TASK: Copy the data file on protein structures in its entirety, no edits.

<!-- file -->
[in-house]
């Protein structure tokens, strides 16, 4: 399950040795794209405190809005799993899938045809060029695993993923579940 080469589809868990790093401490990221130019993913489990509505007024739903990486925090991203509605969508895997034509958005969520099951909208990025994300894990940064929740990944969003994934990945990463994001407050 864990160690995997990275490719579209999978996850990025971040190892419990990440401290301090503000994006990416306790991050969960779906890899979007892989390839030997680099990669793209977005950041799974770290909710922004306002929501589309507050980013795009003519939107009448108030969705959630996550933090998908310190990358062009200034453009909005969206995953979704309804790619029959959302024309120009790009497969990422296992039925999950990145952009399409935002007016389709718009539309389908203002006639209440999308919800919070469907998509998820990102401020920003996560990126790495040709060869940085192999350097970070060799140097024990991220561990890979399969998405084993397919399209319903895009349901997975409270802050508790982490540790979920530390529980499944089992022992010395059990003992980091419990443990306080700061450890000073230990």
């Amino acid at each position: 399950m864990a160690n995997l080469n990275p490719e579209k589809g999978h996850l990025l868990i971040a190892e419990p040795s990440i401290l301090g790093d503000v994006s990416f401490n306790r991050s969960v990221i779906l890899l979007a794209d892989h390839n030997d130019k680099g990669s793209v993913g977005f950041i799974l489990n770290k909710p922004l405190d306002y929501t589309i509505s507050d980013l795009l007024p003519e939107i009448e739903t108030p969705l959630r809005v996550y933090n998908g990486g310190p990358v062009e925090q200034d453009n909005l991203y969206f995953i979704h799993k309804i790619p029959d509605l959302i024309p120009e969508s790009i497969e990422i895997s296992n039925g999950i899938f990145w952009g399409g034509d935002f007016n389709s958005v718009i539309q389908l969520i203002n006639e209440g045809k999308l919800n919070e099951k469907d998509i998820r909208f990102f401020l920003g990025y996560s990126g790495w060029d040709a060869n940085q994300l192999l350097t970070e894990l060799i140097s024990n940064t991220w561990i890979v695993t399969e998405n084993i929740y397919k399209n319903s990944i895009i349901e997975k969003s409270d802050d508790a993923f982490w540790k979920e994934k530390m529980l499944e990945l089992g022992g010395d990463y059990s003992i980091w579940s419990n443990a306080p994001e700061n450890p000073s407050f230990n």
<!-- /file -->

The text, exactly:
[in-house]
């Protein structure tokens, strides 16, 4: 399950040795794209405190809005799993899938045809060029695993993923579940 080469589809868990790093401490990221130019993913489990509505007024739903990486925090991203509605969508895997034509958005969520099951909208990025994300894990940064929740990944969003994934990945990463994001407050 864990160690995997990275490719579209999978996850990025971040190892419990990440401290301090503000994006990416306790991050969960779906890899979007892989390839030997680099990669793209977005950041799974770290909710922004306002929501589309507050980013795009003519939107009448108030969705959630996550933090998908310190990358062009200034453009909005969206995953979704309804790619029959959302024309120009790009497969990422296992039925999950990145952009399409935002007016389709718009539309389908203002006639209440999308919800919070469907998509998820990102401020920003996560990126790495040709060869940085192999350097970070060799140097024990991220561990890979399969998405084993397919399209319903895009349901997975409270802050508790982490540790979920530390529980499944089992022992010395059990003992980091419990443990306080700061450890000073230990």
């Amino acid at each position: 399950m864990a160690n995997l080469n990275p490719e579209k589809g999978h996850l990025l868990i971040a190892e419990p040795s990440i401290l301090g790093d503000v994006s990416f401490n306790r991050s969960v990221i779906l890899l979007a794209d892989h390839n030997d130019k680099g990669s793209v993913g977005f950041i799974l489990n770290k909710p922004l405190d306002y929501t589309i509505s507050d980013l795009l007024p003519e939107i009448e739903t108030p969705l959630r809005v996550y933090n998908g990486g310190p990358v062009e925090q200034d453009n909005l991203y969206f995953i979704h799993k309804i790619p029959d509605l959302i024309p120009e969508s790009i497969e990422i895997s296992n039925g999950i899938f990145w952009g399409g034509d935002f007016n389709s958005v718009i539309q389908l969520i203002n006639e209440g045809k999308l919800n919070e099951k469907d998509i998820r909208f990102f401020l920003g990025y996560s990126g790495w060029d040709a060869n940085q994300l192999l350097t970070e894990l060799i140097s024990n940064t991220w561990i890979v695993t399969e998405n084993i929740y397919k399209n319903s990944i895009i349901e997975k969003s409270d802050d508790a993923f982490w540790k979920e994934k530390m529980l499944e990945l089992g022992g010395d990463y059990s003992i980091w579940s419990n443990a306080p994001e700061n450890p000073s407050f230990n």